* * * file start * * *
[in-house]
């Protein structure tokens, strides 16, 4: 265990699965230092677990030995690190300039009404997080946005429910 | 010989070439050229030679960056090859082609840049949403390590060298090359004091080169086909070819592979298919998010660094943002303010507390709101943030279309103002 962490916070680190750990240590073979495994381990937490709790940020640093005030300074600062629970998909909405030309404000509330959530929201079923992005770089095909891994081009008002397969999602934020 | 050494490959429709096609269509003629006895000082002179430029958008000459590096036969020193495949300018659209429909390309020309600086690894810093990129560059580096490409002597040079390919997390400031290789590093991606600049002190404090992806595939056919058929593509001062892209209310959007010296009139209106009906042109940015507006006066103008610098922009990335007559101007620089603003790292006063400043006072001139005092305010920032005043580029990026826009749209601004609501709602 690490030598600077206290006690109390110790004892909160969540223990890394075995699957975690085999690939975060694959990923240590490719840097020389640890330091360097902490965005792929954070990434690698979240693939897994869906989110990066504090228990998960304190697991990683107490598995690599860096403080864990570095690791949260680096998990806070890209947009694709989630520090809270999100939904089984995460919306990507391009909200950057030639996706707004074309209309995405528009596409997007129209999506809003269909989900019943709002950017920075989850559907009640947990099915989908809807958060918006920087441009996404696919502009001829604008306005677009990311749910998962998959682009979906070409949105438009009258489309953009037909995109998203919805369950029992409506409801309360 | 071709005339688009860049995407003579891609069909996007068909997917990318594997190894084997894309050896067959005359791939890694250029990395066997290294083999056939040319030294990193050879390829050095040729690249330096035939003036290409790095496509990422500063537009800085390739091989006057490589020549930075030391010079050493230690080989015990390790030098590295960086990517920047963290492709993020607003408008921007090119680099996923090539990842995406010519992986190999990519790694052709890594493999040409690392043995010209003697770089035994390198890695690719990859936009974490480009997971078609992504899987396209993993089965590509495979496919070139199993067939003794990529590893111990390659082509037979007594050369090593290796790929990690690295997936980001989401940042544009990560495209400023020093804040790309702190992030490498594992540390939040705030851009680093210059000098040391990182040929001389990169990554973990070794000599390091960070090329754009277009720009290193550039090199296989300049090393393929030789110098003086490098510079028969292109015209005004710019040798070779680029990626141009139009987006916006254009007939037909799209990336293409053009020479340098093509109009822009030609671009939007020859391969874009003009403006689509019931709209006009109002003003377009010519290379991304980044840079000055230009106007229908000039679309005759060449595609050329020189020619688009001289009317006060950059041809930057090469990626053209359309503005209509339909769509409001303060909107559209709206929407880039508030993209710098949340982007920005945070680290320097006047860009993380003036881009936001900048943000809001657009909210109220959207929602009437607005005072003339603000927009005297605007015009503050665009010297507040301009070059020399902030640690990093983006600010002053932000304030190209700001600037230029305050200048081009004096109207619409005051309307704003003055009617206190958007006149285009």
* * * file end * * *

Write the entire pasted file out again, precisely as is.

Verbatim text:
[in-house]
């Protein structure tokens, strides 16, 4: 265990699965230092677990030995690190300039009404997080946005429910 | 010989070439050229030679960056090859082609840049949403390590060298090359004091080169086909070819592979298919998010660094943002303010507390709101943030279309103002 962490916070680190750990240590073979495994381990937490709790940020640093005030300074600062629970998909909405030309404000509330959530929201079923992005770089095909891994081009008002397969999602934020 | 050494490959429709096609269509003629006895000082002179430029958008000459590096036969020193495949300018659209429909390309020309600086690894810093990129560059580096490409002597040079390919997390400031290789590093991606600049002190404090992806595939056919058929593509001062892209209310959007010296009139209106009906042109940015507006006066103008610098922009990335007559101007620089603003790292006063400043006072001139005092305010920032005043580029990026826009749209601004609501709602 690490030598600077206290006690109390110790004892909160969540223990890394075995699957975690085999690939975060694959990923240590490719840097020389640890330091360097902490965005792929954070990434690698979240693939897994869906989110990066504090228990998960304190697991990683107490598995690599860096403080864990570095690791949260680096998990806070890209947009694709989630520090809270999100939904089984995460919306990507391009909200950057030639996706707004074309209309995405528009596409997007129209999506809003269909989900019943709002950017920075989850559907009640947990099915989908809807958060918006920087441009996404696919502009001829604008306005677009990311749910998962998959682009979906070409949105438009009258489309953009037909995109998203919805369950029992409506409801309360 | 071709005339688009860049995407003579891609069909996007068909997917990318594997190894084997894309050896067959005359791939890694250029990395066997290294083999056939040319030294990193050879390829050095040729690249330096035939003036290409790095496509990422500063537009800085390739091989006057490589020549930075030391010079050493230690080989015990390790030098590295960086990517920047963290492709993020607003408008921007090119680099996923090539990842995406010519992986190999990519790694052709890594493999040409690392043995010209003697770089035994390198890695690719990859936009974490480009997971078609992504899987396209993993089965590509495979496919070139199993067939003794990529590893111990390659082509037979007594050369090593290796790929990690690295997936980001989401940042544009990560495209400023020093804040790309702190992030490498594992540390939040705030851009680093210059000098040391990182040929001389990169990554973990070794000599390091960070090329754009277009720009290193550039090199296989300049090393393929030789110098003086490098510079028969292109015209005004710019040798070779680029990626141009139009987006916006254009007939037909799209990336293409053009020479340098093509109009822009030609671009939007020859391969874009003009403006689509019931709209006009109002003003377009010519290379991304980044840079000055230009106007229908000039679309005759060449595609050329020189020619688009001289009317006060950059041809930057090469990626053209359309503005209509339909769509409001303060909107559209709206929407880039508030993209710098949340982007920005945070680290320097006047860009993380003036881009936001900048943000809001657009909210109220959207929602009437607005005072003339603000927009005297605007015009503050665009010297507040301009070059020399902030640690990093983006600010002053932000304030190209700001600037230029305050200048081009004096109207619409005051309307704003003055009617206190958007006149285009």